Amos Magliocco is the author of Remedy Wheel, current semifinalist in Amazon's 2011 Breakthrough Novel Contest. A winner of the Pushcart Prize, his stories and essays have appeared in Redivider, Isotope, Yemassee, The Missouri Review, Poets & Writers, among many other journals. He holds an MFA from Indiana University and teaches writing and literature at the University of North Texas.

He lives in Denton, Texas and in the springtime chases storms and tornadoes across the Great Plains. In 2007 he survived a direct strike from a tornado in Tulia, Texas (an experience described in his essay "Put on the Petty") and collected pressure data that were later verified as the sharpest barometric pressure fall recorded on Earth to date. The tornado was at the time a "single cell vortex," sort of a dust devil with a bad attitude.

Customer Reviews

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Most Helpful Customer Reviews

2 of 3 people found the following review helpful By Mary Bast on December 13, 2010
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I'm almost embarrassed to admit this is the first time I've read a Pushcart, after knowing of Pushcart awards for many years. There are so many small presses these days, the Pushcart is more relevant than ever (and this issue runs around 500 pages). It is more representative of already well-known writers or those who have been nominated by already well-known writers than of new writers, which means (a) it's not a venue for newbies and (b) the contents are absolutely top-quality writing.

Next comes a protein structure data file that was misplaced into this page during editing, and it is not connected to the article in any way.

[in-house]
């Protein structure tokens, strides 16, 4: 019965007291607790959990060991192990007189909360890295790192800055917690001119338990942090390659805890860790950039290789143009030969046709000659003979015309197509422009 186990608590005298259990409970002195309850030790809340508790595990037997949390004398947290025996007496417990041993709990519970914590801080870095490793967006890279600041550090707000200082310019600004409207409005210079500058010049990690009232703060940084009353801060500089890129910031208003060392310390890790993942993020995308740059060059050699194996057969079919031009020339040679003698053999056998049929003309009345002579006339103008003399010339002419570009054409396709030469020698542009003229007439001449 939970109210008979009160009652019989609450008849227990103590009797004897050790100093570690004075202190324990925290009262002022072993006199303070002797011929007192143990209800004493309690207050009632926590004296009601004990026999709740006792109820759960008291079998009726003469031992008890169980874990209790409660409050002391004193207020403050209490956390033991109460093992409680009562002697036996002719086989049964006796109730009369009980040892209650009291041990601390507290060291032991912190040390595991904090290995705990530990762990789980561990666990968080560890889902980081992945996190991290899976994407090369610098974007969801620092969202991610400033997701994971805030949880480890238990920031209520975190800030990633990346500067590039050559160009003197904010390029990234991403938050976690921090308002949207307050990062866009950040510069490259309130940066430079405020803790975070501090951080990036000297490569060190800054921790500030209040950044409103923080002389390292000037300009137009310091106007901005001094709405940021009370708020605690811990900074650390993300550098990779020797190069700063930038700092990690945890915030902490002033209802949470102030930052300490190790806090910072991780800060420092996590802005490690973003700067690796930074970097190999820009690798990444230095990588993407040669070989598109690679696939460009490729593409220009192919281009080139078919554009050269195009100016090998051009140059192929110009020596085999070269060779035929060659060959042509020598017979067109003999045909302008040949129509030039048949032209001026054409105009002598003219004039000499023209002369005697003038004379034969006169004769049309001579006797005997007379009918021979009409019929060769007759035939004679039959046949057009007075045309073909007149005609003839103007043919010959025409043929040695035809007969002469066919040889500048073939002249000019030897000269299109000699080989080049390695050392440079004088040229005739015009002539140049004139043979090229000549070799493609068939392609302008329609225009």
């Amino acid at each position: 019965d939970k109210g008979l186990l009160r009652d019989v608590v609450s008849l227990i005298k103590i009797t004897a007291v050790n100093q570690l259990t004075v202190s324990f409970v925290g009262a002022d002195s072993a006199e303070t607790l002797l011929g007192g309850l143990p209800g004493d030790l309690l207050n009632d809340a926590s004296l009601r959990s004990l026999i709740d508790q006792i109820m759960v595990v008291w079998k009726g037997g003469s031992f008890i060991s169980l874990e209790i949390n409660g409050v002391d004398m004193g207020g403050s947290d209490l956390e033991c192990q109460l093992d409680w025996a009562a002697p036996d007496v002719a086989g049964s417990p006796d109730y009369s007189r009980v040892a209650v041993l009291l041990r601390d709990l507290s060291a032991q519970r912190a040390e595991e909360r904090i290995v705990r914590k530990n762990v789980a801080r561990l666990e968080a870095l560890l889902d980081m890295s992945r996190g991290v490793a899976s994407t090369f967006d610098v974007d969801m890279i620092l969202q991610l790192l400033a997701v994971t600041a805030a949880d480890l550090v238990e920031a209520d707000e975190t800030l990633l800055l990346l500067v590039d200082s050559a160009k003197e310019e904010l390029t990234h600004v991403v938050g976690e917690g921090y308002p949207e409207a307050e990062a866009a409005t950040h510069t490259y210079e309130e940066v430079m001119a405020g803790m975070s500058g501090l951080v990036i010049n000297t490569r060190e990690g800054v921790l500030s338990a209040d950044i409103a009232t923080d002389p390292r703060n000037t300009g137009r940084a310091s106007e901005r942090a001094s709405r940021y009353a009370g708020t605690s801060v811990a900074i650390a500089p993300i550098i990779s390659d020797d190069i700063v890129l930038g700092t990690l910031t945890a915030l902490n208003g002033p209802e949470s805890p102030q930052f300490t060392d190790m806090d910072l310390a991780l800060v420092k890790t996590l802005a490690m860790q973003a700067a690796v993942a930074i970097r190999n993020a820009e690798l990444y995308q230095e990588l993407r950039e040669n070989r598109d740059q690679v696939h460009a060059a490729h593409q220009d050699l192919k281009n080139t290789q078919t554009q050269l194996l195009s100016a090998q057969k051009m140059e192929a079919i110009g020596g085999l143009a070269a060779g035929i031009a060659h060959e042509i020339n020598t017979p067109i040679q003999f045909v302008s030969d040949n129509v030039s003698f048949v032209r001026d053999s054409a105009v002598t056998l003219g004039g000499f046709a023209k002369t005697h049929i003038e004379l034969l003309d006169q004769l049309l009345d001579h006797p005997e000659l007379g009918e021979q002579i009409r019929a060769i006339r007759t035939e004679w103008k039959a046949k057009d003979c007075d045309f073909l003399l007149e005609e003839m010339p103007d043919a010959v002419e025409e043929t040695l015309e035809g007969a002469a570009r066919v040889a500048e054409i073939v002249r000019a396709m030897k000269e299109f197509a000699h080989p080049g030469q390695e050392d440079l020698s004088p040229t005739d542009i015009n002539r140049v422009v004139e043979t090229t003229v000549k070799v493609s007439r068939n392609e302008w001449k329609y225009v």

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If you don't already pick up a copy of The Pushcart Prize winners every year, then you are doing yourself an amazing disservice because this really is a collection of the best stuff that happened in the literary word (excluding novels) that year. This edition has a story called Put On The Petty by Amos Magliocco, which I believe to be astounding. Of course, everything in the book is good. If you are a lover of reading, and want to see what modern-lit looks like then pick these up.
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This is an excellent resource for readers or writers - introduced me to tons of wonderful new writers, as well as publications I'd never heard of (I only wish I could afford to subscribe to all of them!). More importantly, I've thoroughly enjoyed most of the pieces I've read. Favorites were "The Homing Device Comprehended at Last" by Liz Waldner (poem), "Work and Industry in the Northern Midwest" by Luther Magnussen, and "Modulation" by Richard Powers. I haven't made it through every single piece because this is a dense 500 page book, but I'm very impressed so far. Even if I hate the rest of them, I'd still give it 4 stars.
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3 of 14 people found the following review helpful By Windiciti on July 4, 2010
Format: Paperback
Given that the 2010 edition has the same editor as last year---Bill Henderson--and the 2009 edition was so mediocre, I would not BUY this book for my collection.
Read my review for last year's compendium. Perhaps checking it out of the library to see if you like it might be a good solution.